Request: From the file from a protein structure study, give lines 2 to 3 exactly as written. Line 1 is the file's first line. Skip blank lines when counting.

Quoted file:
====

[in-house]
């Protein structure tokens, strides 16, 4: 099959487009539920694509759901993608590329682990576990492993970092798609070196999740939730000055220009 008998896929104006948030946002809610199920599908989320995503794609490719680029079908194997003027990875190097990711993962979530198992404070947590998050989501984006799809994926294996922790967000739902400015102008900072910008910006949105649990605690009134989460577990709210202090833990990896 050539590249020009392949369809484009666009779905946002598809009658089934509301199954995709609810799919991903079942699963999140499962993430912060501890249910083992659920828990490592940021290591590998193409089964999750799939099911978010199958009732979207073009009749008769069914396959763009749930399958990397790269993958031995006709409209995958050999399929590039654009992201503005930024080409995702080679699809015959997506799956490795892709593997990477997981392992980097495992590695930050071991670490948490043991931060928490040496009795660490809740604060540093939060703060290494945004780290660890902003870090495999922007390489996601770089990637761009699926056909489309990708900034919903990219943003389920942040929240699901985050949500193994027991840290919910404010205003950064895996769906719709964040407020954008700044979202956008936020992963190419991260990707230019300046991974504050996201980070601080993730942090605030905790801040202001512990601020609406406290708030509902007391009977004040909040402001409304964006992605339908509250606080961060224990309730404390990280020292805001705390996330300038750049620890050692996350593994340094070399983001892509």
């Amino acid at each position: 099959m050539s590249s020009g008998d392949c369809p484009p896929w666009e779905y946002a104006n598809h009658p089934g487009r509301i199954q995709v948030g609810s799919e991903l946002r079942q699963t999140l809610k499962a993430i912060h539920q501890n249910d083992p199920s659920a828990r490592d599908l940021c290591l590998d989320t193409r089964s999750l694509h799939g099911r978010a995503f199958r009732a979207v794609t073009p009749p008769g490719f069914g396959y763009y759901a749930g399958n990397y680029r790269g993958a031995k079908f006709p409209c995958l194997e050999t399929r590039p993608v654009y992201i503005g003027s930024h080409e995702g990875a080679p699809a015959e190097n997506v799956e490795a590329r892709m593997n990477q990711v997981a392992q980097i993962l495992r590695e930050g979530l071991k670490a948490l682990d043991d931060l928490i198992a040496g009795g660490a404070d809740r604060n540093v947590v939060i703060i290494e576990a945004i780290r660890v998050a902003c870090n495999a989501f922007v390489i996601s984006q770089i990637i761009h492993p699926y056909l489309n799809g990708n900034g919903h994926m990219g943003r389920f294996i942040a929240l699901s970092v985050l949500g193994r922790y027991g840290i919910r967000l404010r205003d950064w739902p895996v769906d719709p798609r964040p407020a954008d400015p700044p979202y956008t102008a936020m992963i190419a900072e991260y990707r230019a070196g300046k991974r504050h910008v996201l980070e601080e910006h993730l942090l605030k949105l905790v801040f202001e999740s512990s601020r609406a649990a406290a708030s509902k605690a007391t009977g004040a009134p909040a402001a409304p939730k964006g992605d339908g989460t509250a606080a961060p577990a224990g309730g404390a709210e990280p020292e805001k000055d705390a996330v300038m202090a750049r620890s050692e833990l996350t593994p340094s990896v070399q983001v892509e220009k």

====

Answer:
């Protein structure tokens, strides 16, 4: 099959487009539920694509759901993608590329682990576990492993970092798609070196999740939730000055220009 008998896929104006948030946002809610199920599908989320995503794609490719680029079908194997003027990875190097990711993962979530198992404070947590998050989501984006799809994926294996922790967000739902400015102008900072910008910006949105649990605690009134989460577990709210202090833990990896 050539590249020009392949369809484009666009779905946002598809009658089934509301199954995709609810799919991903079942699963999140499962993430912060501890249910083992659920828990490592940021290591590998193409089964999750799939099911978010199958009732979207073009009749008769069914396959763009749930399958990397790269993958031995006709409209995958050999399929590039654009992201503005930024080409995702080679699809015959997506799956490795892709593997990477997981392992980097495992590695930050071991670490948490043991931060928490040496009795660490809740604060540093939060703060290494945004780290660890902003870090495999922007390489996601770089990637761009699926056909489309990708900034919903990219943003389920942040929240699901985050949500193994027991840290919910404010205003950064895996769906719709964040407020954008700044979202956008936020992963190419991260990707230019300046991974504050996201980070601080993730942090605030905790801040202001512990601020609406406290708030509902007391009977004040909040402001409304964006992605339908509250606080961060224990309730404390990280020292805001705390996330300038750049620890050692996350593994340094070399983001892509």
């Amino acid at each position: 099959m050539s590249s020009g008998d392949c369809p484009p896929w666009e779905y946002a104006n598809h009658p089934g487009r509301i199954q995709v948030g609810s799919e991903l946002r079942q699963t999140l809610k499962a993430i912060h539920q501890n249910d083992p199920s659920a828990r490592d599908l940021c290591l590998d989320t193409r089964s999750l694509h799939g099911r978010a995503f199958r009732a979207v794609t073009p009749p008769g490719f069914g396959y763009y759901a749930g399958n990397y680029r790269g993958a031995k079908f006709p409209c995958l194997e050999t399929r590039p993608v654009y992201i503005g003027s930024h080409e995702g990875a080679p699809a015959e190097n997506v799956e490795a590329r892709m593997n990477q990711v997981a392992q980097i993962l495992r590695e930050g979530l071991k670490a948490l682990d043991d931060l928490i198992a040496g009795g660490a404070d809740r604060n540093v947590v939060i703060i290494e576990a945004i780290r660890v998050a902003c870090n495999a989501f922007v390489i996601s984006q770089i990637i761009h492993p699926y056909l489309n799809g990708n900034g919903h994926m990219g943003r389920f294996i942040a929240l699901s970092v985050l949500g193994r922790y027991g840290i919910r967000l404010r205003d950064w739902p895996v769906d719709p798609r964040p407020a954008d400015p700044p979202y956008t102008a936020m992963i190419a900072e991260y990707r230019a070196g300046k991974r504050h910008v996201l980070e601080e910006h993730l942090l605030k949105l905790v801040f202001e999740s512990s601020r609406a649990a406290a708030s509902k605690a007391t009977g004040a009134p909040a402001a409304p939730k964006g992605d339908g989460t509250a606080a961060p577990a224990g309730g404390a709210e990280p020292e805001k000055d705390a996330v300038m202090a750049r620890s050692e833990l996350t593994p340094s990896v070399q983001v892509e220009k």